CGNAT - Seeking Real World Experience

I'm crunching the numbers on the cost effectiveness of implementing CGN vs
IPv4 auctions. The determining factor is how many ephemeral ports are
reserved for each customer. This is for a residential broadband environment.

Is anybody doing deterministic NAT/PAT (i.e. each customer gets X ports -
no more, no less)? My thinking is that X=8192 would cover even the power
users. However, with only 8 customers per public IPv4 address, CGN is not
worth the trouble. With X=8192, our money and time would better be spent
acquiring additional IPv4 space. Are people successfully using a smaller
deterministic port allocation? What's your X?

If I can't make the numbers work for deterministic NAT, I might be able to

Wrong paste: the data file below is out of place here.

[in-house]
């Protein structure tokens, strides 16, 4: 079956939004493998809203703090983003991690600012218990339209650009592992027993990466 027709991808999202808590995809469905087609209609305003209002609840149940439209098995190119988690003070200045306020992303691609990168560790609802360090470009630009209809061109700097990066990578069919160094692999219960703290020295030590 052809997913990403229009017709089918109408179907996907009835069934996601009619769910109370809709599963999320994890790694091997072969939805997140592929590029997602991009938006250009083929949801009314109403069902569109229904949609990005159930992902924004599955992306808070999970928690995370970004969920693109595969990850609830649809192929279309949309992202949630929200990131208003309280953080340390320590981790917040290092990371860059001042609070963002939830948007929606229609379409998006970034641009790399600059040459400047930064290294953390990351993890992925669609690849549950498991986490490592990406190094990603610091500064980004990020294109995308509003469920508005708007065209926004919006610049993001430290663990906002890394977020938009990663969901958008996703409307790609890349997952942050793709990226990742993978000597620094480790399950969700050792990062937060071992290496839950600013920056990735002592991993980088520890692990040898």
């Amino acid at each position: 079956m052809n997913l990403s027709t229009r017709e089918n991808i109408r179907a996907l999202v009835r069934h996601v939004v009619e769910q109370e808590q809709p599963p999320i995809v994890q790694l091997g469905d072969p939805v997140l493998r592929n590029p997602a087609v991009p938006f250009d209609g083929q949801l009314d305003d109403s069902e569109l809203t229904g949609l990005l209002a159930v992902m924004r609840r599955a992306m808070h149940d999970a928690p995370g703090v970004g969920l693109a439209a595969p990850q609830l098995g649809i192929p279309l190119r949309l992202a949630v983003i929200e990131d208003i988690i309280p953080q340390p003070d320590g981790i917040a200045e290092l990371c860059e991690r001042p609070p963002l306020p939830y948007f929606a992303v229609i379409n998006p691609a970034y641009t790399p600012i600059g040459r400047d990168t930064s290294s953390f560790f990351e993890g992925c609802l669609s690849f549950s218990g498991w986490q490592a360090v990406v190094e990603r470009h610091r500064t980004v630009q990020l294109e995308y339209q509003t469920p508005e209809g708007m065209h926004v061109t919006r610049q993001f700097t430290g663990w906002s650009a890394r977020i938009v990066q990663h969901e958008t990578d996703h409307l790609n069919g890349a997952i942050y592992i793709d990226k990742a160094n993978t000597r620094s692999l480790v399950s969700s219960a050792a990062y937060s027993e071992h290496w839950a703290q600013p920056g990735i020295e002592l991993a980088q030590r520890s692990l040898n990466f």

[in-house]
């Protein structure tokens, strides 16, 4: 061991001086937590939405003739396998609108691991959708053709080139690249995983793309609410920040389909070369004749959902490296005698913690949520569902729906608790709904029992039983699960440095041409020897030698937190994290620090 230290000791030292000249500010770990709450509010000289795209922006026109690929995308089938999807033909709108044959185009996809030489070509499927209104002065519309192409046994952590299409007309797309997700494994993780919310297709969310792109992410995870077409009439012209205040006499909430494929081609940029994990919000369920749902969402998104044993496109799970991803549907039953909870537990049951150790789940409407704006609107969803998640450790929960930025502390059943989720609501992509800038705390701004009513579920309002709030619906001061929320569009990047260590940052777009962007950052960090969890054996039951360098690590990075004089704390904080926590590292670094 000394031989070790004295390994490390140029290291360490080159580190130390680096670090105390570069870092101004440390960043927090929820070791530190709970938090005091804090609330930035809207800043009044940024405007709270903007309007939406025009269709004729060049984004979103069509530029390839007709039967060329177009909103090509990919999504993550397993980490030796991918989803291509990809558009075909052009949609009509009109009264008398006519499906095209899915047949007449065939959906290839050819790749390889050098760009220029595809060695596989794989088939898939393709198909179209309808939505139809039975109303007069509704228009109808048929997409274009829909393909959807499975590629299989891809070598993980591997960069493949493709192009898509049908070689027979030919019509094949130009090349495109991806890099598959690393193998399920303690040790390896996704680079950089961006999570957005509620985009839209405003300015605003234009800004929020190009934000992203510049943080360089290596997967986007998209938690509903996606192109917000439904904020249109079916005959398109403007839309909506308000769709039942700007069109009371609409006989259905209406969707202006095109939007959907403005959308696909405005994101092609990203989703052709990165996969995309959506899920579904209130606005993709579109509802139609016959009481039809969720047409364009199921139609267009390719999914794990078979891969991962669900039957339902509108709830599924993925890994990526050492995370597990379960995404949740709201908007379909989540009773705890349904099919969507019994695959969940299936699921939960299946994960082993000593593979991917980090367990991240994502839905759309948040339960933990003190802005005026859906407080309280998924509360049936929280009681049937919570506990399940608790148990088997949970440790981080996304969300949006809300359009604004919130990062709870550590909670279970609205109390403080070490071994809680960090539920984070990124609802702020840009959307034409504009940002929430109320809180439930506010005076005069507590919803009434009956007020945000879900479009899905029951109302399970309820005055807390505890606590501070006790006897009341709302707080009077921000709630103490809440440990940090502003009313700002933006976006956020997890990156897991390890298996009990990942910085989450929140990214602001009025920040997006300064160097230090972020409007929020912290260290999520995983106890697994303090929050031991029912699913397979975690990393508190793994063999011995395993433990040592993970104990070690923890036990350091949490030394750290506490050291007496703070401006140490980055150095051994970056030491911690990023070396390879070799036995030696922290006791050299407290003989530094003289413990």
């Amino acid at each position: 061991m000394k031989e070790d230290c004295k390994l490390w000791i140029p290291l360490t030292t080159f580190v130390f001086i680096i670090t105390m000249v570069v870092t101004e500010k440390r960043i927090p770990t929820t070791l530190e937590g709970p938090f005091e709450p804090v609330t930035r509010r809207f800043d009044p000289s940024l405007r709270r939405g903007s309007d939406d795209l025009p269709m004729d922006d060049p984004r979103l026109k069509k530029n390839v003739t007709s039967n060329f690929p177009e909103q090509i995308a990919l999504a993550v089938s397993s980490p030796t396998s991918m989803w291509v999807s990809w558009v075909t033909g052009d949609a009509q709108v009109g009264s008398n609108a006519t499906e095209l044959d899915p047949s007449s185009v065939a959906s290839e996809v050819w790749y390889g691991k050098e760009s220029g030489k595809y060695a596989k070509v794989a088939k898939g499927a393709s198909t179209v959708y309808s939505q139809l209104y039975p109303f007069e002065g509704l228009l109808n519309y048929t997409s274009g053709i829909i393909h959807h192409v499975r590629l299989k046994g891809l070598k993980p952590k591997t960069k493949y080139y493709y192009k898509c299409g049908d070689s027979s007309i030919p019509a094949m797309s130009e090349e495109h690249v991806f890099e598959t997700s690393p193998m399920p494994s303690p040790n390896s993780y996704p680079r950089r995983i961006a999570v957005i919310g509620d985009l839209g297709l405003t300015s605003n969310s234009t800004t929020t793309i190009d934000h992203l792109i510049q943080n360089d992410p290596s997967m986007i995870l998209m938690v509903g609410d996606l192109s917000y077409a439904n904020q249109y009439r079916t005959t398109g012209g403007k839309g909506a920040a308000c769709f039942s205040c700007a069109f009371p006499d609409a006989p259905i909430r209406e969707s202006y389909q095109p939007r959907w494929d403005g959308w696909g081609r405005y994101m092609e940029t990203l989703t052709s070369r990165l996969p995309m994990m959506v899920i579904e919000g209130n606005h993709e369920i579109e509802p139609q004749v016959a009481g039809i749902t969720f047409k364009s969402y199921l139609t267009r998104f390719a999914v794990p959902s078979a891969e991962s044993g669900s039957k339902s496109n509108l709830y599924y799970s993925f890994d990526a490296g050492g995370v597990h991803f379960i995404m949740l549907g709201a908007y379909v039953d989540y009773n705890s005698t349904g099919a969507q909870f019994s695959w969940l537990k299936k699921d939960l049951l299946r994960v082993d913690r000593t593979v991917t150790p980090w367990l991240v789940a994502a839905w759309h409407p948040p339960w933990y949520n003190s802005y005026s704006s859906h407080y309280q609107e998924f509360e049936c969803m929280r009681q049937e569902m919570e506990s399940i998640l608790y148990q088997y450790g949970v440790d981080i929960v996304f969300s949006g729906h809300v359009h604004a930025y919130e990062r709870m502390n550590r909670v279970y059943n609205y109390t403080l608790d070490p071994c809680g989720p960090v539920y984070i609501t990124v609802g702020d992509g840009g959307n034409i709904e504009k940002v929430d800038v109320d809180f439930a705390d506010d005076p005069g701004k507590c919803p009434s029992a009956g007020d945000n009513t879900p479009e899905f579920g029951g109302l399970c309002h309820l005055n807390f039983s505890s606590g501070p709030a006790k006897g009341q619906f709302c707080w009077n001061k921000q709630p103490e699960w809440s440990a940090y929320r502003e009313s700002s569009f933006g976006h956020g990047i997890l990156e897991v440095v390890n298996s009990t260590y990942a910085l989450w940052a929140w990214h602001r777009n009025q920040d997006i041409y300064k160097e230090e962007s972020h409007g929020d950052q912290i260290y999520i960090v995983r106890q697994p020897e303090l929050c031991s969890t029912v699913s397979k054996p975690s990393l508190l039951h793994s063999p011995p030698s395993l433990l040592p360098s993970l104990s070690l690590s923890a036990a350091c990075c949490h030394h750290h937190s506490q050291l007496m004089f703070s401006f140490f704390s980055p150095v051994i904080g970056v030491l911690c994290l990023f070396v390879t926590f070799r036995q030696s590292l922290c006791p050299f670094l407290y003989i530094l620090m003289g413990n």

live with dynamic port assignments. Specifically, I'm referring to what
vendor J calls "Port Block Allocation". I was thinking 1024 ports per
block, with up to 8 blocks per customer (and a bunch of log correlation to
determine who was using which ip:port tuple at a given datetime). I *can*
make the math work out in favor of CGN if the average customer uses <= 3072
ports (3 blocks). But is that going to be enough? I'd love to hear other
people's experiences.


We see around 70% of traffic using ipv6 (goog, fb, netflix, ... now
cloudfront and Cloudflare ) , that takes a lot of the sting out of CGN


Don't try detereministic NAT, it's not worth it. You'll waste a lot of port capacity on most users, and it might still be problematic for power users.

Just try to match one user to one real IP, many sites/applications don't like when there are several requests from one user with different IPs. After that just stack as many users on one IP as you can and that's it. It's the only way CGN can be worth the trouble.

If you really need to know who was using which port, just log them and correlate them when/if the need arises.

I had given some numbers for PBA in